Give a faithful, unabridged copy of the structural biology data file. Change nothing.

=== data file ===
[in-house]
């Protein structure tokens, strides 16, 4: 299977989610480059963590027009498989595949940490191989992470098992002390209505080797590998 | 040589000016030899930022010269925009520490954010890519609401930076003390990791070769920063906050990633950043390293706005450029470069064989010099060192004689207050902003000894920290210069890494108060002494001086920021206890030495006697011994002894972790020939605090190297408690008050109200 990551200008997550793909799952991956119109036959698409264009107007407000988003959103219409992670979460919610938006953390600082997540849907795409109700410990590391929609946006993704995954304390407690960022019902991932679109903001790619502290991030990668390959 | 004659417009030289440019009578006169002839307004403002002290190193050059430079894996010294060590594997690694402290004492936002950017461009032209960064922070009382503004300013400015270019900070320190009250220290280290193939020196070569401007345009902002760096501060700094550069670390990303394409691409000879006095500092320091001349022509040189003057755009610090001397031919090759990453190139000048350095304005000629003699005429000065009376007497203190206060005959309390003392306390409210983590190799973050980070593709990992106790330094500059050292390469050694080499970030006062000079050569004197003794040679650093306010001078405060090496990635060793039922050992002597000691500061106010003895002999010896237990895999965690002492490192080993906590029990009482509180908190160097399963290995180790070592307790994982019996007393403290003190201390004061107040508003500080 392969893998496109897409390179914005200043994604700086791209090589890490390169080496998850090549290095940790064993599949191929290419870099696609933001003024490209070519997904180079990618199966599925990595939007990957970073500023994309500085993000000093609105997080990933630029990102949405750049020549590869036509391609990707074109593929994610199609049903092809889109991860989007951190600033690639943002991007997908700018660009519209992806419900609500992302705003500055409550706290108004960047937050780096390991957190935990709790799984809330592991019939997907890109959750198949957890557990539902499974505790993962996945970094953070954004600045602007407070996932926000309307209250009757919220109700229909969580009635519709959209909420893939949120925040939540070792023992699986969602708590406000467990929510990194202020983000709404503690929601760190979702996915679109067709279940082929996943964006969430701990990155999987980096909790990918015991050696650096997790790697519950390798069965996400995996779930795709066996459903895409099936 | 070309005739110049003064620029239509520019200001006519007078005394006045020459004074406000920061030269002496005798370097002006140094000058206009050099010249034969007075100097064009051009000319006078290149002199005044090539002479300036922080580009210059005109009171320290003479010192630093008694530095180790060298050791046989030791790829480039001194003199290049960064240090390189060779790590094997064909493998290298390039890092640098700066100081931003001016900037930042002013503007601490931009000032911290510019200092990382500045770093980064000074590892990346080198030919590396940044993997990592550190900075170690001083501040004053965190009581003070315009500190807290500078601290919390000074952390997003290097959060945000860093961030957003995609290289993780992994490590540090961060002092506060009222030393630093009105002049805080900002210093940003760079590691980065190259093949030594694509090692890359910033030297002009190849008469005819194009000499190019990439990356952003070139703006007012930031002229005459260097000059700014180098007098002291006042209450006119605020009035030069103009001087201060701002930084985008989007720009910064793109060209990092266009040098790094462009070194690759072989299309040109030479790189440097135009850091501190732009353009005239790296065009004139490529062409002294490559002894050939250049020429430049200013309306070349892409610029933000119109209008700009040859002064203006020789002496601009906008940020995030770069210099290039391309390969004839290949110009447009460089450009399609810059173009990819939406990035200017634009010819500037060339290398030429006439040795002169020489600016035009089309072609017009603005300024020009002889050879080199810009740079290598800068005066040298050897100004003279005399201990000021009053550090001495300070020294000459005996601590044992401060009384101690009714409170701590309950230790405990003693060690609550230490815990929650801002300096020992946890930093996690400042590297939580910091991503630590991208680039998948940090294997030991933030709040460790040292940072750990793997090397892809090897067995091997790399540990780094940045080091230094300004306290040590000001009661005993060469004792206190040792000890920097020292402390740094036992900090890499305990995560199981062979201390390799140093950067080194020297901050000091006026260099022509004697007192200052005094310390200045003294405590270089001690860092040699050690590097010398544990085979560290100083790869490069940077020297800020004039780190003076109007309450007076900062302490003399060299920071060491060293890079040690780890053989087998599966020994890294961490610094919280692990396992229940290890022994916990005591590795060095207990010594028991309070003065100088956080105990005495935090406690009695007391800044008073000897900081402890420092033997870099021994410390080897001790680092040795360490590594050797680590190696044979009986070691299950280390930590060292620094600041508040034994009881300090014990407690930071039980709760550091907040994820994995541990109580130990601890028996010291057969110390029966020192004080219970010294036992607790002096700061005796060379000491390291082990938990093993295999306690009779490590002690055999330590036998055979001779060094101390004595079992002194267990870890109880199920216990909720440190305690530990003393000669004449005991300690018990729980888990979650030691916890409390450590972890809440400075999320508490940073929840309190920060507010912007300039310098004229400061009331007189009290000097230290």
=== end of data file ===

[in-house]
């Protein structure tokens, strides 16, 4: 299977989610480059963590027009498989595949940490191989992470098992002390209505080797590998 | 040589000016030899930022010269925009520490954010890519609401930076003390990791070769920063906050990633950043390293706005450029470069064989010099060192004689207050902003000894920290210069890494108060002494001086920021206890030495006697011994002894972790020939605090190297408690008050109200 990551200008997550793909799952991956119109036959698409264009107007407000988003959103219409992670979460919610938006953390600082997540849907795409109700410990590391929609946006993704995954304390407690960022019902991932679109903001790619502290991030990668390959 | 004659417009030289440019009578006169002839307004403002002290190193050059430079894996010294060590594997690694402290004492936002950017461009032209960064922070009382503004300013400015270019900070320190009250220290280290193939020196070569401007345009902002760096501060700094550069670390990303394409691409000879006095500092320091001349022509040189003057755009610090001397031919090759990453190139000048350095304005000629003699005429000065009376007497203190206060005959309390003392306390409210983590190799973050980070593709990992106790330094500059050292390469050694080499970030006062000079050569004197003794040679650093306010001078405060090496990635060793039922050992002597000691500061106010003895002999010896237990895999965690002492490192080993906590029990009482509180908190160097399963290995180790070592307790994982019996007393403290003190201390004061107040508003500080 392969893998496109897409390179914005200043994604700086791209090589890490390169080496998850090549290095940790064993599949191929290419870099696609933001003024490209070519997904180079990618199966599925990595939007990957970073500023994309500085993000000093609105997080990933630029990102949405750049020549590869036509391609990707074109593929994610199609049903092809889109991860989007951190600033690639943002991007997908700018660009519209992806419900609500992302705003500055409550706290108004960047937050780096390991957190935990709790799984809330592991019939997907890109959750198949957890557990539902499974505790993962996945970094953070954004600045602007407070996932926000309307209250009757919220109700229909969580009635519709959209909420893939949120925040939540070792023992699986969602708590406000467990929510990194202020983000709404503690929601760190979702996915679109067709279940082929996943964006969430701990990155999987980096909790990918015991050696650096997790790697519950390798069965996400995996779930795709066996459903895409099936 | 070309005739110049003064620029239509520019200001006519007078005394006045020459004074406000920061030269002496005798370097002006140094000058206009050099010249034969007075100097064009051009000319006078290149002199005044090539002479300036922080580009210059005109009171320290003479010192630093008694530095180790060298050791046989030791790829480039001194003199290049960064240090390189060779790590094997064909493998290298390039890092640098700066100081931003001016900037930042002013503007601490931009000032911290510019200092990382500045770093980064000074590892990346080198030919590396940044993997990592550190900075170690001083501040004053965190009581003070315009500190807290500078601290919390000074952390997003290097959060945000860093961030957003995609290289993780992994490590540090961060002092506060009222030393630093009105002049805080900002210093940003760079590691980065190259093949030594694509090692890359910033030297002009190849008469005819194009000499190019990439990356952003070139703006007012930031002229005459260097000059700014180098007098002291006042209450006119605020009035030069103009001087201060701002930084985008989007720009910064793109060209990092266009040098790094462009070194690759072989299309040109030479790189440097135009850091501190732009353009005239790296065009004139490529062409002294490559002894050939250049020429430049200013309306070349892409610029933000119109209008700009040859002064203006020789002496601009906008940020995030770069210099290039391309390969004839290949110009447009460089450009399609810059173009990819939406990035200017634009010819500037060339290398030429006439040795002169020489600016035009089309072609017009603005300024020009002889050879080199810009740079290598800068005066040298050897100004003279005399201990000021009053550090001495300070020294000459005996601590044992401060009384101690009714409170701590309950230790405990003693060690609550230490815990929650801002300096020992946890930093996690400042590297939580910091991503630590991208680039998948940090294997030991933030709040460790040292940072750990793997090397892809090897067995091997790399540990780094940045080091230094300004306290040590000001009661005993060469004792206190040792000890920097020292402390740094036992900090890499305990995560199981062979201390390799140093950067080194020297901050000091006026260099022509004697007192200052005094310390200045003294405590270089001690860092040699050690590097010398544990085979560290100083790869490069940077020297800020004039780190003076109007309450007076900062302490003399060299920071060491060293890079040690780890053989087998599966020994890294961490610094919280692990396992229940290890022994916990005591590795060095207990010594028991309070003065100088956080105990005495935090406690009695007391800044008073000897900081402890420092033997870099021994410390080897001790680092040795360490590594050797680590190696044979009986070691299950280390930590060292620094600041508040034994009881300090014990407690930071039980709760550091907040994820994995541990109580130990601890028996010291057969110390029966020192004080219970010294036992607790002096700061005796060379000491390291082990938990093993295999306690009779490590002690055999330590036998055979001779060094101390004595079992002194267990870890109880199920216990909720440190305690530990003393000669004449005991300690018990729980888990979650030691916890409390450590972890809440400075999320508490940073929840309190920060507010912007300039310098004229400061009331007189009290000097230290």